Selected extracts of "top" NSA intercepts of Japanese leadership and chief officials, taken from various editions of the National Security Agency's Top Secret Global SIGINT Highlights executive briefings.
- US Intercepts Abe's Secret Plan on Carbon Emissions
- US Bugged Japan's Confidential G-8 Proposals on Climate Change
- US Spies as Japan Doubles Down on Carbon Emissions
- US Spied On Japan's Secret WTO Plan
- US Sets NSA on Japan over Cherry Feud
US Intercepts Abe's Secret Plan on Carbon Emissions
Intercepted communication reveals the intention of Japanese Prime Minister Shinzo Abe to announce a measure to reduce carbon emissions by half by 2050 as part of what the Japanese called the "Abe initiative". Additionally, the Japan Ministry of Foreign Affairs did not intend to inform the U.S. government about such measure in advance, concerned that given previous reactions by the U.S. on climate change issues, it might oppose such initiative.
(S//NF) In preparing for the 26 to 27 April visit to Washington by Japanese Prime Minister Shinzo Abe, the Japanese Ministry of Economy, Trade, and Industry (METI) apparently wanted to come up with a simple message regarding climate change with which the U.S. can agree. Accordingly, METI has pushed three principles: technical development, energy conservation and nuclear energy, and participation of all countries in the future framework. Meanwhile, the Ministry of Foreign Affairs (MFA) apparently wants Abe to mention at the bilateral summit Japan's goal of reducing carbon emissions by half by 2050 as part of the "Abe initiative," which will be announced in late May. The MFA was considering not informing the U.S. in advance of its intention, because the ministry did not expect Washington to approve of such a goal, based on the U.S. reaction to climate change issues so far. It was apparently decided at a briefing at the Prime Minister's official residence that Abe will clearly state the goal at the bilateral summit, with advance notification to the United States. Japan anticipates no major harm to the Japanese-U.S. relationship as a result.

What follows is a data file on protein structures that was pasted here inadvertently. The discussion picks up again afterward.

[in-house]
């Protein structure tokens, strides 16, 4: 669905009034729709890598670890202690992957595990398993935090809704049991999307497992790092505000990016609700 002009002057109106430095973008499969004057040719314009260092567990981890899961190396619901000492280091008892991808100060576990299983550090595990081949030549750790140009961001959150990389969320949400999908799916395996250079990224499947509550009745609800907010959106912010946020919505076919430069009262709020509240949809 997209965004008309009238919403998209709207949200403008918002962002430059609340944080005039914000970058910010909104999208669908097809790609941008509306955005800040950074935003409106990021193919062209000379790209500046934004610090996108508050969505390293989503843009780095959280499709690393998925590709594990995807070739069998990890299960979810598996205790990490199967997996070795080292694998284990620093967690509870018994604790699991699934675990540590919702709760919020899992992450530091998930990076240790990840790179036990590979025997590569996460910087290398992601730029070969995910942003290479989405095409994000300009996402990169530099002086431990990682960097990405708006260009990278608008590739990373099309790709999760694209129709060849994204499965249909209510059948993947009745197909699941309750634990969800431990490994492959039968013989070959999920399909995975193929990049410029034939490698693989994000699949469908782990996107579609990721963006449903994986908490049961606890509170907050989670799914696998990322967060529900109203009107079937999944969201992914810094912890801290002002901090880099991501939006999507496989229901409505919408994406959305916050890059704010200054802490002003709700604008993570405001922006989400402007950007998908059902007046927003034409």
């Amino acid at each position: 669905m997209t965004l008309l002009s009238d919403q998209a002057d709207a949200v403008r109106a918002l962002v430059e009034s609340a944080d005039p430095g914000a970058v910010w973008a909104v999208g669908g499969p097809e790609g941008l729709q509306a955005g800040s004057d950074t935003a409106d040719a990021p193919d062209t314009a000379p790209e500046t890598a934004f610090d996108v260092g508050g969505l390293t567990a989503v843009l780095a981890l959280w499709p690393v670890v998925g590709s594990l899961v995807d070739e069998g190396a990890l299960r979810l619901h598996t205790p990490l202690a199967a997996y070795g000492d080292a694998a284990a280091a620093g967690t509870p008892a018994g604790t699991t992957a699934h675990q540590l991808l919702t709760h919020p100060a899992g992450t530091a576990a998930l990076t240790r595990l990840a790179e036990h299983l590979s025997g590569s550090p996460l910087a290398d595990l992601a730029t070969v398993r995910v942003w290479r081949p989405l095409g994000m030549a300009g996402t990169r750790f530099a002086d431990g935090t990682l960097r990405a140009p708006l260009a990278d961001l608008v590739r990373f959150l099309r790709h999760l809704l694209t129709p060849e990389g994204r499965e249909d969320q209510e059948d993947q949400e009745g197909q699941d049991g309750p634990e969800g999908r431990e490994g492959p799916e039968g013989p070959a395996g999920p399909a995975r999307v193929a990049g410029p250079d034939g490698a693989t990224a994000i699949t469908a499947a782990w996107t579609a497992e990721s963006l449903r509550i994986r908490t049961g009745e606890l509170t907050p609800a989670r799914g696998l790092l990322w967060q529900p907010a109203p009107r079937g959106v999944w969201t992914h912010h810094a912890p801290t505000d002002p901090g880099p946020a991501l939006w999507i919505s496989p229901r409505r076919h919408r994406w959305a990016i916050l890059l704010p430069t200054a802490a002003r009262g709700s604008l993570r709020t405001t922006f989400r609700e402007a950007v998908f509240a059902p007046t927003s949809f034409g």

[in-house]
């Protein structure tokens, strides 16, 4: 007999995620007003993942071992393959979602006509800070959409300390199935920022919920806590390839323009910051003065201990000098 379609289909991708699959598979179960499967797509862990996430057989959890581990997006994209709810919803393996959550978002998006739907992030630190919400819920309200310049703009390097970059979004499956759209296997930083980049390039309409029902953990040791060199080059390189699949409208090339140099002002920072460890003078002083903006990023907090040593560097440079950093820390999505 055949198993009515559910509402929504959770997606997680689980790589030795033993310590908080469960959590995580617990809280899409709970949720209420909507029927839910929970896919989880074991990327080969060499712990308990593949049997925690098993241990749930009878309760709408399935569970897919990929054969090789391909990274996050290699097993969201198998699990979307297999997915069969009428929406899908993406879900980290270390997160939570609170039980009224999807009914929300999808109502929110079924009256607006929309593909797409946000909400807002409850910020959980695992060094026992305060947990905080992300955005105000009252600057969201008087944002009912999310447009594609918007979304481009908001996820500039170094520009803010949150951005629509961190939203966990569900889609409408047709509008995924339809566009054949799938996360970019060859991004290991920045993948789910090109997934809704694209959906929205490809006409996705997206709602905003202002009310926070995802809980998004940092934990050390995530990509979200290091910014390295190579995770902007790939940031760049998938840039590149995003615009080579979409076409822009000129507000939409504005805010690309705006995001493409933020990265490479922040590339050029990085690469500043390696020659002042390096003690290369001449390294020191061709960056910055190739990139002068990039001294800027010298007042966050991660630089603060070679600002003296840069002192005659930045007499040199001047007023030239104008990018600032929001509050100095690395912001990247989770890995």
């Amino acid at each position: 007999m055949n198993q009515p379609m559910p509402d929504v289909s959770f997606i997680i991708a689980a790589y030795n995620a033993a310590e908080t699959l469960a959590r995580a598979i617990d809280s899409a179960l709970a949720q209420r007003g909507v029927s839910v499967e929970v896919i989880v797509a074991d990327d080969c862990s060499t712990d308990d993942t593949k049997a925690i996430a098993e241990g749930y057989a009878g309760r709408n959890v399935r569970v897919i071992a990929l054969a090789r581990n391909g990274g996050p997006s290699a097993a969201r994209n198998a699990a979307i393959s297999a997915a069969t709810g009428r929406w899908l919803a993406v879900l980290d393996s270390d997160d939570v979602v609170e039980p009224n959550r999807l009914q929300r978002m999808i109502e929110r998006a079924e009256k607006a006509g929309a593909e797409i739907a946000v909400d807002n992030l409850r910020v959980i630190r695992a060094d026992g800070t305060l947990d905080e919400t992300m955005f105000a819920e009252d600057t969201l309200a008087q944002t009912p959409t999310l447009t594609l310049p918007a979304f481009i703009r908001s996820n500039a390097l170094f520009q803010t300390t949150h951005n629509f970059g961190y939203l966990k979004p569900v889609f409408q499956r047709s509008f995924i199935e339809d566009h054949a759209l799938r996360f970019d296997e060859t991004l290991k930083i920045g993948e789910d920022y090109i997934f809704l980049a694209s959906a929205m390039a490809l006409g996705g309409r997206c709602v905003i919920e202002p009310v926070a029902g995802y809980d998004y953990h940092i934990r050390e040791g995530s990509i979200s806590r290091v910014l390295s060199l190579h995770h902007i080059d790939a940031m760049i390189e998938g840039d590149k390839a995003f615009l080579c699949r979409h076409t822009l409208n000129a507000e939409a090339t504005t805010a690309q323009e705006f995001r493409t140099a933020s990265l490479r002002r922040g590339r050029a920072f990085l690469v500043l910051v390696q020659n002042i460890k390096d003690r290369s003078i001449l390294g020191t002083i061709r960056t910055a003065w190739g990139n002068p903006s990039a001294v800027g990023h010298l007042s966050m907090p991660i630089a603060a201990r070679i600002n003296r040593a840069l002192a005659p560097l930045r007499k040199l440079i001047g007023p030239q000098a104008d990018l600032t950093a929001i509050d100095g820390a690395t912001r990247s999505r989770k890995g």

US Bugged Japan's Confidential G-8 Proposals on Climate Change
|Classification||TOP SECRET//COMIT//REL TO USA, AUS, CAN, GBR, NZL|
Intercepted communication reveals that Japanese Ministries of Economy, Foreign Affairs, Finance, and of Environment briefed Chief Cabiner Secretary Nobutaka Machimura on a set of objectives regarding climage change to address in time for the G-8 summit, believing they would picture Japan as a leader on environmental issues.
(TS//SI//REL TO USA, AUS, CAN, GBR, NZL) Japanese officials from the Ministry of Economy Trade and Industry, Ministry of Foreign Affairs, Ministry of Finance, and Ministry of Environment briefed Chief Cabinet Secretary Nobutaka Machimura on 20 February on the environmental goals they believe Japan should work toward achieving at the G-8 Summit at Lake Toya, Japan, in July. Obtaining an agreement to use a sector-based cumulative approach for medium-term emissions reduction targets for individual countries was mentioned as one of the key objectives. Japan is also seeking to demonstrate its leadership in the environmental sector at the Summit and may announce its domestic emissions reduction goals prior to the meeting.
US Spies as Japan Doubles Down on Carbon Emissions
Intercepted communication reveals Japan's intent to push the "sectoral approach" as a solution to reduce carbon emissions, despite concerns and criticism from the International Energy Agency (IEA) and European Union officials.